- After abandoning earlier plans to push through a 20-week federal abortion ban because President Obama threatened to veto the hell out of it, Republicans in the House pushed through some bullhooey banning federal funding of abortion yesterday. (Reuters)
- Unfortunately, many states already have laws in place banning abortion at 20 weeks, and more are sure to follow. (NPR)
- Weird scenario … You find out you’re pregnant and give birth to a 10-lb. kid an hour later. Ahh! Talk about an American Horror Story! (USA Today)
- A new health and wellness center specifically for members of the LGBTQ community has opened in Tucson. The very first of its kind in Arizona! (Tucson Weekly)
- Are “hookup apps” the cause of rising STD rates among gay men? (HuffPo)
- Hormonal birth control may be increasing women’s risk for a rare brain tumor. (Luckily that risk is small.) (Medical Daily)
- Black women are making themselves heard on the topic of abortion access. (Think Progress)
- And with black women being four times more likely to die during childbirth than white women, it’s high time our voices are elevated. (Think Progress)
- With his birthday just passing, it’s important to remember that Martin Luther King Jr. was a champion of birth control. (HuffPo)
- An Arizona abortion provider speaks about the changing political landscape and how it’s affected her practice and its patients. (WaPo)
- Oh gawd. Someone decided to give men a platform (’cause they don’t have enough of those already) to speak out about their “abortion regrets.” In particular, not engaging aggressively enough in reproductive coercion to force the women they got pregnant to continue their unwanted pregnancies. I could seriously vomit reading this tripe. (RH Reality Check)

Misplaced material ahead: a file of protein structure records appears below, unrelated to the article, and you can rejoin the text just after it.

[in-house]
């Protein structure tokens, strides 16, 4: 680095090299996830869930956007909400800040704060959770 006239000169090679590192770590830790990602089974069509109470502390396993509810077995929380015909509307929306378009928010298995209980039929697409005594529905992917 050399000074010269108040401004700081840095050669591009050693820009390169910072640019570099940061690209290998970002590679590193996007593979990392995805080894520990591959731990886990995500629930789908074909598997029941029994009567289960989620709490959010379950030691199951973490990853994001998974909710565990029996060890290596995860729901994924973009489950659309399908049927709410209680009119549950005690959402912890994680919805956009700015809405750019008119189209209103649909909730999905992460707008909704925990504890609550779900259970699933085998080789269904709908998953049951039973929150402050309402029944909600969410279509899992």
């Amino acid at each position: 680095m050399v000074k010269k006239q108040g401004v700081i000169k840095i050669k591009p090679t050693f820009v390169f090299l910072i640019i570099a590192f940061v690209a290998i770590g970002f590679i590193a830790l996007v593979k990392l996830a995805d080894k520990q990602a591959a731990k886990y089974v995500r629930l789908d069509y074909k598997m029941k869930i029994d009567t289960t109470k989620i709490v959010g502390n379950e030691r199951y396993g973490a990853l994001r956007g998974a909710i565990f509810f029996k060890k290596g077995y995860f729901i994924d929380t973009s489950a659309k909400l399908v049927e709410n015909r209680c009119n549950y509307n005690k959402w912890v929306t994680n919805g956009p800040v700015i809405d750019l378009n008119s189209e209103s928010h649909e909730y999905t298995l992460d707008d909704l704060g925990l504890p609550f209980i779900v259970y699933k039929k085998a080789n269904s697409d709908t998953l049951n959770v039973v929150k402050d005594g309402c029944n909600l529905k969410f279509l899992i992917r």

- Good news and bad news. Let’s start with the good: If you’re a fetus in Alabama, you have a legal right to a state-paid attorney to “protect your rights”! Even though you can’t, like … communicate your wishes to the attorney, or think coherent thoughts even. It doesn’t matter! You get a lawyer on the state’s dime! Now the bad news: If you’ve had the misfortune of being born already, you don’t have the right to an attorney paid for by the state. Sorry. Your protection ends once you leave the womb, pal. (Jezebel)
Tag Archives: tumor
Over 90 Percent of What Planned Parenthood Does, Part 16: Blood Tests to Screen for Ovarian Cancer
Welcome to the latest installment of “Over 90 Percent of What Planned Parenthood Does,” a series on Planned Parenthood Advocates of Arizona’s blog that highlights Planned Parenthood’s diverse array of services — the ones Jon Kyl never knew about.
September is Ovarian Cancer Awareness Month.
Ovarian cancer can strike anyone with ovaries, although it is most common in people who are more than 55 years old. It starts when certain mutations in ovarian cells start to proliferate, resulting in tumor growth. (Some types of ovarian cancer can originate in the fallopian tubes, but most ovarian cancers arise from the cells that cover the surface of the ovary.) If a cancerous cell breaks away, it might set up camp elsewhere in the body, resulting in the cancer’s spread. It can be a serious condition, affecting around one out of 71 ovary-wielding individuals.
What causes ovarian cancer?
If you learned about the reproductive system in school, you probably remember that ovulation involves the release of an egg from an ovary. What your teacher probably didn’t tell you is that the process of ovulation is actually rather violent. An egg does not exit the ovary through a preexisting “doorway” and shuttle down the fallopian tube to make its way to the uterus. Nope, when an egg is “released,” it actually bursts through the ovary itself.
Unfortunately, during ovulation, the egg perforates the ovary, creating a lot of tissue damage. The ovary needs to repair itself, sort of like how bricklayers will need to be hired to fix that mess left by the Kool Aid man. Because ovarian cells are so often replicating themselves during the repair process, there are more chances for an error to occur. Cells that divide frequently, like ovarian cells, are more prone to becoming cancerous. Continue reading